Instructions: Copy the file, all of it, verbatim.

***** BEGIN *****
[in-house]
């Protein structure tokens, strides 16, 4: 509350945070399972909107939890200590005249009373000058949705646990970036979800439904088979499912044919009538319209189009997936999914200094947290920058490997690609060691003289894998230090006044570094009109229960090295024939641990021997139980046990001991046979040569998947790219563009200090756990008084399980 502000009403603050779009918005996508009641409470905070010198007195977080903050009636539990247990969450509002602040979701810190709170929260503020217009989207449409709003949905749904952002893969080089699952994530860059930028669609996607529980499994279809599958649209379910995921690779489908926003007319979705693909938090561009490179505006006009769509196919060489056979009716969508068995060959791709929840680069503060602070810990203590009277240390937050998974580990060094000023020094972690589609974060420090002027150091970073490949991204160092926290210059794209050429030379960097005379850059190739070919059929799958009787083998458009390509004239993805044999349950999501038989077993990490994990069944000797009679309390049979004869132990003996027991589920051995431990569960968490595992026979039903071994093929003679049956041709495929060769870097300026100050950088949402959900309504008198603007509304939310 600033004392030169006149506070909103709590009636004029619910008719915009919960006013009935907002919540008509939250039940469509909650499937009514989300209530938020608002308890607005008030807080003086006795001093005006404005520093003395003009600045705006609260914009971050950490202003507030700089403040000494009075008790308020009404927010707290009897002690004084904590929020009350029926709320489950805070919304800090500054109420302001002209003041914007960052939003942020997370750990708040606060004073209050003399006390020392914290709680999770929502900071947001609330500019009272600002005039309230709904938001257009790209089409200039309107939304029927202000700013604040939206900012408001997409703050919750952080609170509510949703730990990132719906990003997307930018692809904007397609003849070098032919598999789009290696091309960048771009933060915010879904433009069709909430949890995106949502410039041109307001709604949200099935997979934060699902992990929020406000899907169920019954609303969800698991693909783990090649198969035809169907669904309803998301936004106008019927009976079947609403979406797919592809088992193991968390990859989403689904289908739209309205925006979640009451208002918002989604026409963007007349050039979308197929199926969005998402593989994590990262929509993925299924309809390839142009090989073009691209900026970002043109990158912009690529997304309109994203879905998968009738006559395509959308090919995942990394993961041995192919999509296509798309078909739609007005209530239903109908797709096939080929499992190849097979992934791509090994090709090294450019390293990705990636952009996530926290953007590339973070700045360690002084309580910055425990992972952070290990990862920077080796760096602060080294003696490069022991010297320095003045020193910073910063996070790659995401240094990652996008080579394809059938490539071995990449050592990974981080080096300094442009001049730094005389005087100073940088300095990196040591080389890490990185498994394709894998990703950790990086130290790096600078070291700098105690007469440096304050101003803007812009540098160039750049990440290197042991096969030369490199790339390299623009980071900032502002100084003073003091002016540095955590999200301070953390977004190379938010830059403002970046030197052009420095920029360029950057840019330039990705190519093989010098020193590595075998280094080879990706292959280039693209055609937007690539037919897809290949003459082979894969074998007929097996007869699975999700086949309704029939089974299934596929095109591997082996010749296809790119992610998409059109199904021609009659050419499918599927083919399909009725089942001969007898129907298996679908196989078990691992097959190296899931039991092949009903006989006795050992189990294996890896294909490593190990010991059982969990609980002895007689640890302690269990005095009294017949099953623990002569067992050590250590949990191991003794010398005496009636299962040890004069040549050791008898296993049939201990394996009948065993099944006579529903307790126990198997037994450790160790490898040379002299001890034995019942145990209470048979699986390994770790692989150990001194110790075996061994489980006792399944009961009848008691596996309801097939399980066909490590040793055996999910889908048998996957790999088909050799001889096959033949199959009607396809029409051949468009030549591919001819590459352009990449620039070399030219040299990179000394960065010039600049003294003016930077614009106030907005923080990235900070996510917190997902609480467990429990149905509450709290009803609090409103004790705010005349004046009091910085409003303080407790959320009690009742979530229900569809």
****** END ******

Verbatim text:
[in-house]
């Protein structure tokens, strides 16, 4: 509350945070399972909107939890200590005249009373000058949705646990970036979800439904088979499912044919009538319209189009997936999914200094947290920058490997690609060691003289894998230090006044570094009109229960090295024939641990021997139980046990001991046979040569998947790219563009200090756990008084399980 502000009403603050779009918005996508009641409470905070010198007195977080903050009636539990247990969450509002602040979701810190709170929260503020217009989207449409709003949905749904952002893969080089699952994530860059930028669609996607529980499994279809599958649209379910995921690779489908926003007319979705693909938090561009490179505006006009769509196919060489056979009716969508068995060959791709929840680069503060602070810990203590009277240390937050998974580990060094000023020094972690589609974060420090002027150091970073490949991204160092926290210059794209050429030379960097005379850059190739070919059929799958009787083998458009390509004239993805044999349950999501038989077993990490994990069944000797009679309390049979004869132990003996027991589920051995431990569960968490595992026979039903071994093929003679049956041709495929060769870097300026100050950088949402959900309504008198603007509304939310 600033004392030169006149506070909103709590009636004029619910008719915009919960006013009935907002919540008509939250039940469509909650499937009514989300209530938020608002308890607005008030807080003086006795001093005006404005520093003395003009600045705006609260914009971050950490202003507030700089403040000494009075008790308020009404927010707290009897002690004084904590929020009350029926709320489950805070919304800090500054109420302001002209003041914007960052939003942020997370750990708040606060004073209050003399006390020392914290709680999770929502900071947001609330500019009272600002005039309230709904938001257009790209089409200039309107939304029927202000700013604040939206900012408001997409703050919750952080609170509510949703730990990132719906990003997307930018692809904007397609003849070098032919598999789009290696091309960048771009933060915010879904433009069709909430949890995106949502410039041109307001709604949200099935997979934060699902992990929020406000899907169920019954609303969800698991693909783990090649198969035809169907669904309803998301936004106008019927009976079947609403979406797919592809088992193991968390990859989403689904289908739209309205925006979640009451208002918002989604026409963007007349050039979308197929199926969005998402593989994590990262929509993925299924309809390839142009090989073009691209900026970002043109990158912009690529997304309109994203879905998968009738006559395509959308090919995942990394993961041995192919999509296509798309078909739609007005209530239903109908797709096939080929499992190849097979992934791509090994090709090294450019390293990705990636952009996530926290953007590339973070700045360690002084309580910055425990992972952070290990990862920077080796760096602060080294003696490069022991010297320095003045020193910073910063996070790659995401240094990652996008080579394809059938490539071995990449050592990974981080080096300094442009001049730094005389005087100073940088300095990196040591080389890490990185498994394709894998990703950790990086130290790096600078070291700098105690007469440096304050101003803007812009540098160039750049990440290197042991096969030369490199790339390299623009980071900032502002100084003073003091002016540095955590999200301070953390977004190379938010830059403002970046030197052009420095920029360029950057840019330039990705190519093989010098020193590595075998280094080879990706292959280039693209055609937007690539037919897809290949003459082979894969074998007929097996007869699975999700086949309704029939089974299934596929095109591997082996010749296809790119992610998409059109199904021609009659050419499918599927083919399909009725089942001969007898129907298996679908196989078990691992097959190296899931039991092949009903006989006795050992189990294996890896294909490593190990010991059982969990609980002895007689640890302690269990005095009294017949099953623990002569067992050590250590949990191991003794010398005496009636299962040890004069040549050791008898296993049939201990394996009948065993099944006579529903307790126990198997037994450790160790490898040379002299001890034995019942145990209470048979699986390994770790692989150990001194110790075996061994489980006792399944009961009848008691596996309801097939399980066909490590040793055996999910889908048998996957790999088909050799001889096959033949199959009607396809029409051949468009030549591919001819590459352009990449620039070399030219040299990179000394960065010039600049003294003016930077614009106030907005923080990235900070996510917190997902609480467990429990149905509450709290009803609090409103004790705010005349004046009091910085409003303080407790959320009690009742979530229900569809």